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Archive for the ‘Virginia Woolf’ Category

Recently I revisited an old post about The Lost Garden, a moving homage to Virginia Woolf. I’ve read almost everything Helen Humphreys has written and was delighted with her most recent work, And a Dog Called Fig. A memoir, subtitled Solitude, Connection, the Writing Life, it weaves her life and writing with the dogs who have shared her journey, including the incumbent, a vizsla named Fig.

Lacking a college education, Humphreys relied on reading literature, starting alphabetically until “impatient with my methodical approach, I skipped ahead to W so that I could read Virginia Woolf.”

Woolf as model

Woolf became her model when she started writing: “I followed Woolf’s example of how to live a writing day—working in the morning, walking in the afternoon, writing letters or listening to music in the evenings.”

Humphreys always had dogs, and Woolf too had dogs to accompany her on her walks as well as to stimulate her work. First Grizzle, who was memorialized in her story “Gipsy, the Mongrel,” then Pinka, who graced the cover of her novel Flush.

Their respective dogs connected Humphreys more closely to Woolf:  “When I can recognize the look in Virginia Woolf’s dog’s eyes as being a look I have seen on my own dog … I can imagine her interactions with Grizzle as being similar to some of my interactions with Charlotte [Fig’s predecessor, also a vizsla].”

Writers whose dogs were prominent

Emily Bronte, Gertrude Stein, Agatha Christie, and Zora Neale Hurston are among the writers Humphreys cites whose dogs were prominent in their lives.

She thinks these bonds are significant:

“Structure in a novel, and in life, is the perfect balance of order and chaos. The structure of a day could be the four dog walks undertaken at regular intervals.” She constructed her novel Wild Dogs after “the way that a dog turns and turns before settling down to sleep … I wanted the story to turn like that, to circle back on itself and then continue again before coming to rest.”

Humphreys relates the joys and lessons she found in her lifetime with dogs, about discipline and patience, loneliness and grief, communion and communication, and ponders near the end: “Do they make us better, or do they simply return us to who we are?”

More on Woolf and dogs

For more on this topic, see our post on Shaggy Muses: The Dogs Who Inspired Virginia Woolf, Emily Dickinson, Elizabeth Barrett Browning, Edith Wharton and Emily Bronte.

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If you can get to Cambridge or London this month or next, you are in luck. You have two chances to learn more about the relationship between Maynard Keynes and ballerina Lydia Lopokova, straight from Susan Sellers, author of Firebird: A Bloomsbury Love Story, which explores the couple’s love story.

Maggie Humm, whose recent novel Talland House explores the life of Virginia Woolf’s To The Lighthouse heroine, Lily Briscoe, joins Sellers for both conversations, the first in Cambridge and the second in London.

Here are the details for both events.

A Bloomsbury Love Story

When: Sunday 24 April 2022, 10-11 a.m. BST
Where: The Cambridge Union Society, 9a Bridge Street, Cambridge CB2 1UB
Why: Part of the Cambridge Literary Festival
Cost: Tickets £12. Book here.

Susan Sellers and Maggie Humm, two world-leading experts talk about the women of Bloomsbury, and what a lifetime of reading, researching, teaching and writing about Virginia Woolf has taught them.

An Evening in Bloomsbury with Susan Sellers and Maggie Humm

When: Thursday 5 May 2022, 6.30 p.m. BST
Where: Hatchards, 187 Piccadilly, London W1J 9LE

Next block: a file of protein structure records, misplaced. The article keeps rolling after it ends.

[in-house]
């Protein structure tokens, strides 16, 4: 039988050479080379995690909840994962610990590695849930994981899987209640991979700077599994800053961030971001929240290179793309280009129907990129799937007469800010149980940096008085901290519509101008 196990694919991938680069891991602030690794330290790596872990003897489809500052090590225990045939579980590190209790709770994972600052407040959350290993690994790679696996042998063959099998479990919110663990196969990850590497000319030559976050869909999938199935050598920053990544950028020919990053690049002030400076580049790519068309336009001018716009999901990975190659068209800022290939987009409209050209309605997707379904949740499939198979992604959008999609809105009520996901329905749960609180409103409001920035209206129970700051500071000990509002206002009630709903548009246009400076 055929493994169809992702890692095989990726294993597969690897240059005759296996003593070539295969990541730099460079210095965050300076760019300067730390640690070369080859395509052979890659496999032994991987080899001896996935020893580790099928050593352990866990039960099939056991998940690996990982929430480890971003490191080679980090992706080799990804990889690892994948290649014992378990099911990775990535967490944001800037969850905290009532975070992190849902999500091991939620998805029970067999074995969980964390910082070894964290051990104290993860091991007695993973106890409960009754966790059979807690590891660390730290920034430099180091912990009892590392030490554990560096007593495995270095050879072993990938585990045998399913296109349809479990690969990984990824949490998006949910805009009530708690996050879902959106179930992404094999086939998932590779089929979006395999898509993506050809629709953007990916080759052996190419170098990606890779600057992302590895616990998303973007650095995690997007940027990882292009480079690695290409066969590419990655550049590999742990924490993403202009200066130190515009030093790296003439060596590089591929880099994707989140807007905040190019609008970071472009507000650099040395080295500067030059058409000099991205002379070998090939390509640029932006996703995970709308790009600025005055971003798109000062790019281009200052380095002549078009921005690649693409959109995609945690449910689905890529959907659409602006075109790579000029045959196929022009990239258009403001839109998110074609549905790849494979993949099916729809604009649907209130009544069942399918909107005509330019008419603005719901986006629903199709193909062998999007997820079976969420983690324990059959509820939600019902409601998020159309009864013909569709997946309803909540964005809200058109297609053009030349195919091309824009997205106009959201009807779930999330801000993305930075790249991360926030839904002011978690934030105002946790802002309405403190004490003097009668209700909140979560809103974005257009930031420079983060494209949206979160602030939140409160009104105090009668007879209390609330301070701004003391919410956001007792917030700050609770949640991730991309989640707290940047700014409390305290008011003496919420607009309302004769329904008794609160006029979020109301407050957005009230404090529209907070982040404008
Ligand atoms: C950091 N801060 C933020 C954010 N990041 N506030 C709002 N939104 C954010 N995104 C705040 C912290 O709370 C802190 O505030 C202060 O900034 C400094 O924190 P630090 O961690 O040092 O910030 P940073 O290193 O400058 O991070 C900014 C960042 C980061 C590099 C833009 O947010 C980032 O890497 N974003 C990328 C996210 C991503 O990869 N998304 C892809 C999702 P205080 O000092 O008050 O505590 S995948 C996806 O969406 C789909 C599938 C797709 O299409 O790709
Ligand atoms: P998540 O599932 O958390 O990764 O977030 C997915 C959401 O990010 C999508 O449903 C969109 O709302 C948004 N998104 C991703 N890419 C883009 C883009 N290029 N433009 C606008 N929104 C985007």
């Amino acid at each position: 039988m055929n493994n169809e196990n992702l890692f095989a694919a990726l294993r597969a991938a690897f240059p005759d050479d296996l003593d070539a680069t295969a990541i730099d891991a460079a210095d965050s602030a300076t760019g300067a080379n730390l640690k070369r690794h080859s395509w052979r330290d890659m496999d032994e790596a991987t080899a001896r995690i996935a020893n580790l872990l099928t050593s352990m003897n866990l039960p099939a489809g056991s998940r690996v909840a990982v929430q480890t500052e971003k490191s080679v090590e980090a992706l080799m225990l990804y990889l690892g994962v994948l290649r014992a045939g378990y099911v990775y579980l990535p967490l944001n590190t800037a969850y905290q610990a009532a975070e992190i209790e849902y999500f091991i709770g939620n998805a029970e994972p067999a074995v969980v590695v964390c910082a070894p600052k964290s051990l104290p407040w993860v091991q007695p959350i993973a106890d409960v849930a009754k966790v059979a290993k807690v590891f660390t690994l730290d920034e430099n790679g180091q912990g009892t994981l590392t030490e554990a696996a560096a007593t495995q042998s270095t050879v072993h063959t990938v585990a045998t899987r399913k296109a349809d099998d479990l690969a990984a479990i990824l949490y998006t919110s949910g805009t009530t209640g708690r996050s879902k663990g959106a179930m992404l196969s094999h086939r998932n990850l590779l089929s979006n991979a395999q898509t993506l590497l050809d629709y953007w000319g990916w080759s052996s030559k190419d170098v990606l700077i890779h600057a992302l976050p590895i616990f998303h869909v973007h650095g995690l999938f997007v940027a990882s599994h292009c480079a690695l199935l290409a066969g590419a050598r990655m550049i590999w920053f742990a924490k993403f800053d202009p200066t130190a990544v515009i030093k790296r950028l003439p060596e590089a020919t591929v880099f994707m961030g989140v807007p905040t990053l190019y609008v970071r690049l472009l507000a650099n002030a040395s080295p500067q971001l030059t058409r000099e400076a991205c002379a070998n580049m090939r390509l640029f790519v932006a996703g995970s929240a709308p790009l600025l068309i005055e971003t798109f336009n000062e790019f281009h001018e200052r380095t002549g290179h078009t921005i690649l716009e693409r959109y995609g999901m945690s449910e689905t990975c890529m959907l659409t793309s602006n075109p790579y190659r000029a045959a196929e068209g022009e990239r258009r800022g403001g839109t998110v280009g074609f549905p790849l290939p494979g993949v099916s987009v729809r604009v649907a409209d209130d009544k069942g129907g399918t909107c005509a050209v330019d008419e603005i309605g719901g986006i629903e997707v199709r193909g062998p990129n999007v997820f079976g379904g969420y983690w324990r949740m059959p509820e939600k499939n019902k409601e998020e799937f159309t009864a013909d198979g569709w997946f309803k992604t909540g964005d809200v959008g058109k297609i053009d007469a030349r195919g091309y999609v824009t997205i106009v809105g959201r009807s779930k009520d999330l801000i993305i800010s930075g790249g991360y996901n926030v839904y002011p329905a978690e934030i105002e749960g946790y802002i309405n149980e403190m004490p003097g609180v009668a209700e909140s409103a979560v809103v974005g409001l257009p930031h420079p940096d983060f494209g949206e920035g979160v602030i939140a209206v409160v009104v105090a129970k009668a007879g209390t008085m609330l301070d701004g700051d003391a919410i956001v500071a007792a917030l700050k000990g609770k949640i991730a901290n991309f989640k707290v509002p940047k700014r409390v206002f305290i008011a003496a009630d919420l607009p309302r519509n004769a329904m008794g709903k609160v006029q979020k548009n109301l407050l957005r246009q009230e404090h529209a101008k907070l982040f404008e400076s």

Cost: Tickets £10 Book here.

Join Susan Sellers discussing the lives of Bloomsbury’s most unlikely lovers, Maynard Keynes and Lydia Lopokova, with Maggie Humm.

It is the winter of 1921 and Diaghilev’s Ballets Russes launch a flamboyant new production at London’s Alhambra Theatre. Maynard Keynes is in the audience, though he expects little from the evening. Despite Lydia’s many triumphs, including the title role in Stravinsky’s Firebird, Maynard’s mind is made up – he considers her ‘a rotten dancer’. Besides, Lydia has at least one husband in tow and Maynard has only ever loved men.

Tonight, however, as Susan Sellers relates, that is all about to change and while The Firebird is a fictional re-imagining, life is often stranger and more surprising. Especially, perhaps, when it comes to the lives of theBloomsbury Group.

About the speakers

Susan Sellers

Susan Sellers is professor of English Literature and Creative Writing at the University of St. Andrews. Her first Bloomsbury-inspired novel, Vanessa and Virginia, was an editor’s pick for The New York Times and has been translated into 16 languages.

Maggie Humm

Maggie Humm is an Emeritus Professor, international Woolf scholar and novelist. She has written many books on feminism, art and Virginia Woolf, and in 2020 published her debut novel Talland House, a gripping historical romance/detective fiction set in picturesque Cornwall and London during World War I. Shortlisted for several prizes including Eyelands and Impress, Talland House was chosen by the Washington Independent Review of Books as one of its ’51 Favorite Books’ of 2020.

 

When the don met the dancer – this is the story of how Maynard Keynes, the great economist, fell for Lydia Lopokova, celebrity ballerina and Russian émigrée. And it is also a story of resistances, when a different kind of woman stepped into the settled world of Virginia, Vanessa, and all the rest of their English entourage. – In Firebird, Susan Sellers restages the bright Bloomsbury years of the early 1920s as they have never been seen before. – Rachel Bowlby

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What’s new — and old — in the world of Virginia Woolf and books? A couple of things.

A graphic biography

First, the new. In the summer of 2024, Weidenfeld & Nicolson will publish Virginia Woolf: A Graphic Biography,  Ella Bucknall’s “fascinating, engaged and deeply scholarly” graphic biography of Virginia Woolf.